AI to make hydraulic fracturing more economically viableMarie Donlon | August 16, 2022
A team of researchers from Russia’s Skolkovo Institute of Science and Technology and Gazpromneft Science & Technology Center has patented a technique that relies on machine learning to optimize hydraulic fracturing — a well stimulation technique that involves the fracturing of bedrock formations via pressurized liquid.
Using the intelligent analysis of data from thousands of wells, artificial intelligence (AI) makes predictions about the ideal fracturing parameters for given oil and gas wells, according to the researchers.
To optimize recovery from specific oil and gas wells, researchers have to consider parameters such as composition and volume of the injected fluid, pumping rate and loading of particles, among other factors.
Current approaches for setting these parameters, according to the researchers, include complex modeling, which is time consuming, taking days and maybe even weeks based on educated guesses about what parameters might work best that are input into a physical model of the fracturing process. Once those guesses are entered into the model, the model makes predictions about how combinations of parameters would impact the well productivity of just one well.
However, the researchers trained AI to make predictions about well production using their own database, which lists more than 90 features of the well, its surrounding rock and the fracking design for roughly 6,000 wells in more than 20 oil and gas fields. Because the yield of these wells following hydraulic fracturing is already known in retrospect and recorded in the database in the form of 16 more parameters, AI can link the two together and thus understand how to make predictions about well production that will emerge from certain conditions.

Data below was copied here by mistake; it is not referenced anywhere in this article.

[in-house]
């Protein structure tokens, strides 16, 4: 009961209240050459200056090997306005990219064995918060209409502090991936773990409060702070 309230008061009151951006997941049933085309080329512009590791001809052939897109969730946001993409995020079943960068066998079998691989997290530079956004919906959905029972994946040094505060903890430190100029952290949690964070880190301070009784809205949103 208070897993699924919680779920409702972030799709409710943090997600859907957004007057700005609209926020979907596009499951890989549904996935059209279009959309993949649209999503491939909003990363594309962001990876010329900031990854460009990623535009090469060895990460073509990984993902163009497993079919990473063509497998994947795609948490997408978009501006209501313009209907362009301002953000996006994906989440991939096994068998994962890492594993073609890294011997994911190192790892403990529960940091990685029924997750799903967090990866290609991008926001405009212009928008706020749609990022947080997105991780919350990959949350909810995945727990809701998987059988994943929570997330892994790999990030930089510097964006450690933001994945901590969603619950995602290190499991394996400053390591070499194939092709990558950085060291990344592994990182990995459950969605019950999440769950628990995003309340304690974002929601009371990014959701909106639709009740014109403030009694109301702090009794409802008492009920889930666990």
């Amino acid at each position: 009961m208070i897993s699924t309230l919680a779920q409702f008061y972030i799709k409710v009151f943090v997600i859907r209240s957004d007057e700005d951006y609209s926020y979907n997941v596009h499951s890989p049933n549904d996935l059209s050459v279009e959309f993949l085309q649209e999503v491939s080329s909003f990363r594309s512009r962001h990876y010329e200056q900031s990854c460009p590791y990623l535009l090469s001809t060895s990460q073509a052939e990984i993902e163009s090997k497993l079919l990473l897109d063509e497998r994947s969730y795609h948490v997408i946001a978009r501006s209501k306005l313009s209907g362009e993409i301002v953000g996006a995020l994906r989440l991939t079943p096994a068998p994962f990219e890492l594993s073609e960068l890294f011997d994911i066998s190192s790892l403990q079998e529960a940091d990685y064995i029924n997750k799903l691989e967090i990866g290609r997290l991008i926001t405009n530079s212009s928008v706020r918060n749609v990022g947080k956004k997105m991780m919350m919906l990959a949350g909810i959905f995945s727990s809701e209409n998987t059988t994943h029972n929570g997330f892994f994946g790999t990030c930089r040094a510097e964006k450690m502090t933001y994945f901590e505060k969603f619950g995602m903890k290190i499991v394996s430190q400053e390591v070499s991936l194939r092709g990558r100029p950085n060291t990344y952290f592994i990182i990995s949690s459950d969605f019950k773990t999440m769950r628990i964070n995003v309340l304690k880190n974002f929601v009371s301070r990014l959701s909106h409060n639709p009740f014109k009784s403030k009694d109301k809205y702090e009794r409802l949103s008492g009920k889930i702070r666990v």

"Once we can predict well production from fracturing parameters, we can actually solve what's known as the inverse problem: Given certain fixed well and rock characteristics, what fracturing parameters will lead to the highest cumulative production?" project manager, Senior Engineer Albert Vainshtein of Skoltech, explained. The combination of AI and algorithms, researchers suggest, quickly answers that question.
The study, Data-driven model for hydraulic fracturing design optimization. Part II: Inverse problem, appears in the Journal of Petroleum Science and Engineering.